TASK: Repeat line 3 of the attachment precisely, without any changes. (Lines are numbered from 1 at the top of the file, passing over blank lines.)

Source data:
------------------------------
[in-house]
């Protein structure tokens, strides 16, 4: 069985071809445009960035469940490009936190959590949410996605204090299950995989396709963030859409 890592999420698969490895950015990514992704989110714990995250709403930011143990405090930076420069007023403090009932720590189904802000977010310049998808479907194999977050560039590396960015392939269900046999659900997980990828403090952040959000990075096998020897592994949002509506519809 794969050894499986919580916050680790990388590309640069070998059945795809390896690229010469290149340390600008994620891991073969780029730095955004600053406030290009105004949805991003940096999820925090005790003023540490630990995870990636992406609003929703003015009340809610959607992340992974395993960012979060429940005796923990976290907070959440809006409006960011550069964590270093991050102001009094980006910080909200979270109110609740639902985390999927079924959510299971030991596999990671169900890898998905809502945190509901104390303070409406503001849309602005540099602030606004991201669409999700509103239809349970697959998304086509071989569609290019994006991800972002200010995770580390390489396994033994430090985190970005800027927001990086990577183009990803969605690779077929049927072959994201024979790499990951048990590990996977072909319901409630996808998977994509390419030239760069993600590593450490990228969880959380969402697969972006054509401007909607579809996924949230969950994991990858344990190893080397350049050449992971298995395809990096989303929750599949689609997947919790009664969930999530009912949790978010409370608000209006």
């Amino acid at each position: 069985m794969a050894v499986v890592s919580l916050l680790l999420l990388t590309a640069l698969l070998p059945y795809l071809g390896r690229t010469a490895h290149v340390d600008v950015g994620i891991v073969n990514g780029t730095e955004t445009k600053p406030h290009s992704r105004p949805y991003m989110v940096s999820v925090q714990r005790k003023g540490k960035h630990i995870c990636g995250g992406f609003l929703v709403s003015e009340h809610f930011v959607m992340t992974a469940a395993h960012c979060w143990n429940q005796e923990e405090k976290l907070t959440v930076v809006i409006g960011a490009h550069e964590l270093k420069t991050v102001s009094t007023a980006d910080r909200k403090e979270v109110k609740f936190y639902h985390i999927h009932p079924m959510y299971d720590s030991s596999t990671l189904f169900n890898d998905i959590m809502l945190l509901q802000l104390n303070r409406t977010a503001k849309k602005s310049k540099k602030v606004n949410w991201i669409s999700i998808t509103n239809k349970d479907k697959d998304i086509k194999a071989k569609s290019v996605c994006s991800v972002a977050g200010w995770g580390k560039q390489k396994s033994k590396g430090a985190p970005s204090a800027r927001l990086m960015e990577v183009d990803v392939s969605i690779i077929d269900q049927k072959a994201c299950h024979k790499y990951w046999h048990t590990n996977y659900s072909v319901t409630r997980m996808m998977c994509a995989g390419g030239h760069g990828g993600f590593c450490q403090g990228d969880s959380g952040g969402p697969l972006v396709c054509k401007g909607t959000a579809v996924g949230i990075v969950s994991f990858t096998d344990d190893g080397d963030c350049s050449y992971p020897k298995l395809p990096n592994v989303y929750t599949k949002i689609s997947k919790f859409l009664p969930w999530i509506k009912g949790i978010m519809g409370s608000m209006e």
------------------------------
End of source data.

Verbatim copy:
């Amino acid at each position: 069985m794969a050894v499986v890592s919580l916050l680790l999420l990388t590309a640069l698969l070998p059945y795809l071809g390896r690229t010469a490895h290149v340390d600008v950015g994620i891991v073969n990514g780029t730095e955004t445009k600053p406030h290009s992704r105004p949805y991003m989110v940096s999820v925090q714990r005790k003023g540490k960035h630990i995870c990636g995250g992406f609003l929703v709403s003015e009340h809610f930011v959607m992340t992974a469940a395993h960012c979060w143990n429940q005796e923990e405090k976290l907070t959440v930076v809006i409006g960011a490009h550069e964590l270093k420069t991050v102001s009094t007023a980006d910080r909200k403090e979270v109110k609740f936190y639902h985390i999927h009932p079924m959510y299971d720590s030991s596999t990671l189904f169900n890898d998905i959590m809502l945190l509901q802000l104390n303070r409406t977010a503001k849309k602005s310049k540099k602030v606004n949410w991201i669409s999700i998808t509103n239809k349970d479907k697959d998304i086509k194999a071989k569609s290019v996605c994006s991800v972002a977050g200010w995770g580390k560039q390489k396994s033994k590396g430090a985190p970005s204090a800027r927001l990086m960015e990577v183009d990803v392939s969605i690779i077929d269900q049927k072959a994201c299950h024979k790499y990951w046999h048990t590990n996977y659900s072909v319901t409630r997980m996808m998977c994509a995989g390419g030239h760069g990828g993600f590593c450490q403090g990228d969880s959380g952040g969402p697969l972006v396709c054509k401007g909607t959000a579809v996924g949230i990075v969950s994991f990858t096998d344990d190893g080397d963030c350049s050449y992971p020897k298995l395809p990096n592994v989303y929750t599949k949002i689609s997947k919790f859409l009664p969930w999530i509506k009912g949790i978010m519809g409370s608000m209006e």